As Sarah Susanka's Not So Big Showhouse aptly illustrates, we've come a long way from the days when sustainability was unsightly. Thousands of attendees at this year's International Builders' Show in Orlando toured the 2,660-square-foot house, which marries earth-friendly features with innovation and style. Energy efficiency is designed right into its bones. For starters, Susanka gave the house a compact square shape that's easily insulated, with porches and a breezeway and garage radiating around it. Deep overhangs and covered porches modulate Florida's scorching sunlight, and glazing on the east and west walls is kept to a minimum to block the sun's low angles.

“Part of what I try to do when designing a house is to make it a place that inspires you daily, and a place where you'll want to stay for the long haul,” Susanka says. “So daylight becomes an important quality of the interior.” Because direct sunlight can be too harsh in Florida, she created surfaces that bounce it around. Some of the windows are carefully positioned next to side walls that redirect the light. And the bottoms of soffits, which keep ductwork and recessed lights inside the conditioned space, also reflect the light.

Where site-sensitive design reaches its limits, high-performance materials take over. Susanka worked with a small army of building science consultants, including the DOE's Building America teams, to devise optimal energy-efficient strategies for the lowest cost. Under the stucco and fiber cement siding are walls made of R-24 structural insulated panels, covered with a snug weather barrier that breathes. Soy-based spray foam insulation battens down the thermal breaks. And flashing is made of butyl rubber, which bonds better and lasts longer than conventional materials, says building science consultant Steve Easley, SC Easley & Associates, Chicago.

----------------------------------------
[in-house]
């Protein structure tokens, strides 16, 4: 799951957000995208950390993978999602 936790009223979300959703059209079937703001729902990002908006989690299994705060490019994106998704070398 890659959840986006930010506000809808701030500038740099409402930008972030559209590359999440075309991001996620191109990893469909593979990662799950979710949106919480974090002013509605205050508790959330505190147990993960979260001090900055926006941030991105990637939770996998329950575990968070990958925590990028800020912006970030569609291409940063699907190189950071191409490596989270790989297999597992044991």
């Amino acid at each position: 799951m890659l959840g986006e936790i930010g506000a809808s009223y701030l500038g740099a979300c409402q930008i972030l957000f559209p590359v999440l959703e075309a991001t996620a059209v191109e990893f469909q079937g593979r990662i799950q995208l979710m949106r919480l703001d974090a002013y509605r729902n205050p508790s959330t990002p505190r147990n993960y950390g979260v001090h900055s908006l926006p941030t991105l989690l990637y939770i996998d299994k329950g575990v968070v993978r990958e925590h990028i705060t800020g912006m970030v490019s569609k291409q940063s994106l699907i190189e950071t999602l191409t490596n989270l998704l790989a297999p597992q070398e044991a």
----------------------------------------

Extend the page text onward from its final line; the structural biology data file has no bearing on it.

Technology takes the Showhouse's roof and windows to the next level too. The metal roof is treated with a low-E coating that reflects 38 percent of the sun's rays. Spectrally selective windows reflect 70 percent of the sun's heat without filtering the light, and electrochromic skylights can be made opaque with the touch of a button. “You can easily get 40 percent of your cooling load as solar gain through windows, even in parts of the Midwest,” Easley says.

Other energy-conserving technologies include two 16-SEER heat pumps and solar hot water panels. Consultants who are monitoring the house expect heating costs to run $15 a year and cooling costs to average less than $175. For more information on the Not So Big Showhouse and links to consultants, visit